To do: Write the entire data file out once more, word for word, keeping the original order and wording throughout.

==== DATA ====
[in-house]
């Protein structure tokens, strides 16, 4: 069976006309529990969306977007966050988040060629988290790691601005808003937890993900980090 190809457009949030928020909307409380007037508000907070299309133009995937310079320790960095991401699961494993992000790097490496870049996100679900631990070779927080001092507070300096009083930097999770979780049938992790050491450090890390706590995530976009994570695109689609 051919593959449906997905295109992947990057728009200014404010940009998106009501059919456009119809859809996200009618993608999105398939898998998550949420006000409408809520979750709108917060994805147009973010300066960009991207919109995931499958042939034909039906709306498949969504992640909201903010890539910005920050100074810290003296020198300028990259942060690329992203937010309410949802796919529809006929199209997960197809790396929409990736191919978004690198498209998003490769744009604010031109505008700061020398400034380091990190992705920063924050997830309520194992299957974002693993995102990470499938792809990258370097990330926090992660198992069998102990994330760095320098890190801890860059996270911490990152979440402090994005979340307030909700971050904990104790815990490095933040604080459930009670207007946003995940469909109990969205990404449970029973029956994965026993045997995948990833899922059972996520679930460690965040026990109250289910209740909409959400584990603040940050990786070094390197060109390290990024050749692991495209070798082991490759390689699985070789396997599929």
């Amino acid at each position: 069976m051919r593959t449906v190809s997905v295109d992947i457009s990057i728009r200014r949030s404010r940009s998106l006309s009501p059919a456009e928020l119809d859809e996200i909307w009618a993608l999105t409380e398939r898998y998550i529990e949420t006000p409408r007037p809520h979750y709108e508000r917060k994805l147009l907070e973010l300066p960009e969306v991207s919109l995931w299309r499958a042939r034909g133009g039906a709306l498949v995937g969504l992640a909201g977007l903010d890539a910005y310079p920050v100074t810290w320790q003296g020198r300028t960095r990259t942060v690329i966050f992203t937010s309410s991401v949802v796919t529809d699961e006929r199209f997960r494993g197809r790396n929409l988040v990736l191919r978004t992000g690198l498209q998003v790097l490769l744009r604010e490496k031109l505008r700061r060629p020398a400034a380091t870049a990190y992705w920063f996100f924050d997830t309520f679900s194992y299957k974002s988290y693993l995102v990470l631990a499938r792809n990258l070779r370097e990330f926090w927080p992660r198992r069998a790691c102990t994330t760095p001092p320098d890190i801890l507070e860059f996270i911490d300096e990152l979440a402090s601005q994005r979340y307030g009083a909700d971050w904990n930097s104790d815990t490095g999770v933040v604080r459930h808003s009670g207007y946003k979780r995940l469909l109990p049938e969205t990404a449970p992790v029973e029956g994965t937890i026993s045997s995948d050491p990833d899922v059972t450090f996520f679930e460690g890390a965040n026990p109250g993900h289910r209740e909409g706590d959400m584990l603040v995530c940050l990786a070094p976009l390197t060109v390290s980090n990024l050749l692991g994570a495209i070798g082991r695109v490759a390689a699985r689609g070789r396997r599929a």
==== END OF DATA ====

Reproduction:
[in-house]
């Protein structure tokens, strides 16, 4: 069976006309529990969306977007966050988040060629988290790691601005808003937890993900980090 190809457009949030928020909307409380007037508000907070299309133009995937310079320790960095991401699961494993992000790097490496870049996100679900631990070779927080001092507070300096009083930097999770979780049938992790050491450090890390706590995530976009994570695109689609 051919593959449906997905295109992947990057728009200014404010940009998106009501059919456009119809859809996200009618993608999105398939898998998550949420006000409408809520979750709108917060994805147009973010300066960009991207919109995931499958042939034909039906709306498949969504992640909201903010890539910005920050100074810290003296020198300028990259942060690329992203937010309410949802796919529809006929199209997960197809790396929409990736191919978004690198498209998003490769744009604010031109505008700061020398400034380091990190992705920063924050997830309520194992299957974002693993995102990470499938792809990258370097990330926090992660198992069998102990994330760095320098890190801890860059996270911490990152979440402090994005979340307030909700971050904990104790815990490095933040604080459930009670207007946003995940469909109990969205990404449970029973029956994965026993045997995948990833899922059972996520679930460690965040026990109250289910209740909409959400584990603040940050990786070094390197060109390290990024050749692991495209070798082991490759390689699985070789396997599929």
């Amino acid at each position: 069976m051919r593959t449906v190809s997905v295109d992947i457009s990057i728009r200014r949030s404010r940009s998106l006309s009501p059919a456009e928020l119809d859809e996200i909307w009618a993608l999105t409380e398939r898998y998550i529990e949420t006000p409408r007037p809520h979750y709108e508000r917060k994805l147009l907070e973010l300066p960009e969306v991207s919109l995931w299309r499958a042939r034909g133009g039906a709306l498949v995937g969504l992640a909201g977007l903010d890539a910005y310079p920050v100074t810290w320790q003296g020198r300028t960095r990259t942060v690329i966050f992203t937010s309410s991401v949802v796919t529809d699961e006929r199209f997960r494993g197809r790396n929409l988040v990736l191919r978004t992000g690198l498209q998003v790097l490769l744009r604010e490496k031109l505008r700061r060629p020398a400034a380091t870049a990190y992705w920063f996100f924050d997830t309520f679900s194992y299957k974002s988290y693993l995102v990470l631990a499938r792809n990258l070779r370097e990330f926090w927080p992660r198992r069998a790691c102990t994330t760095p001092p320098d890190i801890l507070e860059f996270i911490d300096e990152l979440a402090s601005q994005r979340y307030g009083a909700d971050w904990n930097s104790d815990t490095g999770v933040v604080r459930h808003s009670g207007y946003k979780r995940l469909l109990p049938e969205t990404a449970p992790v029973e029956g994965t937890i026993s045997s995948d050491p990833d899922v059972t450090f996520f679930e460690g890390a965040n026990p109250g993900h289910r209740e909409g706590d959400m584990l603040v995530c940050l990786a070094p976009l390197t060109v390290s980090n990024l050749l692991g994570a495209i070798g082991r695109v490759a390689a699985r689609g070789r396997r599929a």